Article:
I’d seen the pictures of the Norwich murmuration of starlings on Twitter and decided I must view it at first hand. On 27th February Liza and I settled down to wait in the Assembly Rooms car park. It was cold and I had worked out that this would be a comfortable watch point to await the Starling’s arrival. We were early and it wasn’t until 1705 that the first Starlings started to arrive in dribs and drabs. By 1715 the whole flock had assembled and were wheeling, backwards and forwards, across the Chapelfields skyline. It is an aerial display that is beyond belief – why don’t they collide? They are like iron filings in thrall to the artistic passion of a magnet.
By 1745 the Starlings had settled at last in their roost which by my reckoning would be near the old bus station near the City wall. We celebrated the moment with a quick snack at Carluccio’s restaurant nearby.
It had been a brilliant spectacle but what a tiramisu moment it would have been if one of the Norwich Cathedral Peregrine Falcons had pierced that swirling mass. Sadly the Starling is now in decline. Since the 1980s their population has halved.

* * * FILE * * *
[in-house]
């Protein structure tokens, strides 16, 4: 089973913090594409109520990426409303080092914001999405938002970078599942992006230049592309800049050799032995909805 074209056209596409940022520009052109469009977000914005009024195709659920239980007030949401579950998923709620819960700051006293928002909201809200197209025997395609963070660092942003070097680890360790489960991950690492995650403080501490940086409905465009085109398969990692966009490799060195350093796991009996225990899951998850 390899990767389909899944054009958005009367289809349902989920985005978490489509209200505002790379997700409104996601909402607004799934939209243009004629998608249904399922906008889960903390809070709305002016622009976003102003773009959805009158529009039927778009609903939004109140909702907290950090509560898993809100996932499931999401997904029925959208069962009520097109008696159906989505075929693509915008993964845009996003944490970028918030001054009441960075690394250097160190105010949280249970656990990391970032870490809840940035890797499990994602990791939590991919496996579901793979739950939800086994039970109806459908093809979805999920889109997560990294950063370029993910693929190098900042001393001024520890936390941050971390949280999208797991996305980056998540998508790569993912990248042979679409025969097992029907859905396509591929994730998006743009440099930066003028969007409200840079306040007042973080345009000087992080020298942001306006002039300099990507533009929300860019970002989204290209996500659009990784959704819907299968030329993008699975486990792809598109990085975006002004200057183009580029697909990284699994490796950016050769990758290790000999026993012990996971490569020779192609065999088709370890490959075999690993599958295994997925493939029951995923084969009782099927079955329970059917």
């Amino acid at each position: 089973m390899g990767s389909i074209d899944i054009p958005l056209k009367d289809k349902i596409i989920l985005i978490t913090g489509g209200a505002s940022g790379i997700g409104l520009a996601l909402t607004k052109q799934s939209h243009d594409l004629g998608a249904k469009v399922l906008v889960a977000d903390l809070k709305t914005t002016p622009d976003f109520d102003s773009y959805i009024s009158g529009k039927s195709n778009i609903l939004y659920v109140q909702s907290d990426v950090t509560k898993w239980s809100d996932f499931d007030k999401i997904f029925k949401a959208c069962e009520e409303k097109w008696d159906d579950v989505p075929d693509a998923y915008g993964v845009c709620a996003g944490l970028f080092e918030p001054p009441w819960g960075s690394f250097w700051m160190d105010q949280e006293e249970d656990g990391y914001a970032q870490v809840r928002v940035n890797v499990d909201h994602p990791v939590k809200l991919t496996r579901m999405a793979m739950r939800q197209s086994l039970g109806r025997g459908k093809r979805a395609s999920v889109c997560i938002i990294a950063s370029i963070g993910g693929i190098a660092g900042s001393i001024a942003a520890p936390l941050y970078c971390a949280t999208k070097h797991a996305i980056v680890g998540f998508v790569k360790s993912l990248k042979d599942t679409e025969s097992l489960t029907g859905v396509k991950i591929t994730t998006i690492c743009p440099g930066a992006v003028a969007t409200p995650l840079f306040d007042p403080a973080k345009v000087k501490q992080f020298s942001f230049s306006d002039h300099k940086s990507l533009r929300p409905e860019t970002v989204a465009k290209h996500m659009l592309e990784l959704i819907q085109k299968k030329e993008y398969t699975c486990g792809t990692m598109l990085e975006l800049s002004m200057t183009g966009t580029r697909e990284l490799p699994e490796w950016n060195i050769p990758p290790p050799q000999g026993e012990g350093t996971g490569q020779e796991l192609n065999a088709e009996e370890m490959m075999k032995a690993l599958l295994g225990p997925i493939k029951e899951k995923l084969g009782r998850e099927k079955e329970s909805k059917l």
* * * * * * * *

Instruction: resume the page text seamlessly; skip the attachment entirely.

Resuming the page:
I used to live in North Creake close to Cherry Hill Wood. In the middle 1950s enormous numbers of immigrant Starlings poured into Norfolk, probably the largest ever. An extract from The Norfolk Bird Report for 1958 tells the story. The huge immigration of the night of October 18th-19th and nights and days of the following week, was reflected in the enormous build up in numbers at the North Creake roost and the establishment of a new roost at Lower Gresham. Both these roosts continued to build up as more and more Starlings came in from abroad.
Then suddenly, as had happened before, there was a sudden change of the main roosting site. North Creake was evacuated overnight on December 22nd, 1957, only a small proportion of the total birds returned, and large flocks roosted in a variety of woods and copses up to 20 miles away, as if prospecting new sites.
The damage caused to the understory of Cherry Hill Wood by the roosting Starlings was severe. Villagers used to walk up the hill to gather Snowdrops and Primroses from the mossy banks under the trees. There are no Snowdrops or Primroses now. The sheer weight of accumulated droppings deposited nightly by over a million roosting Starlings wiped them out forever.
Photo source: Adam from Flickr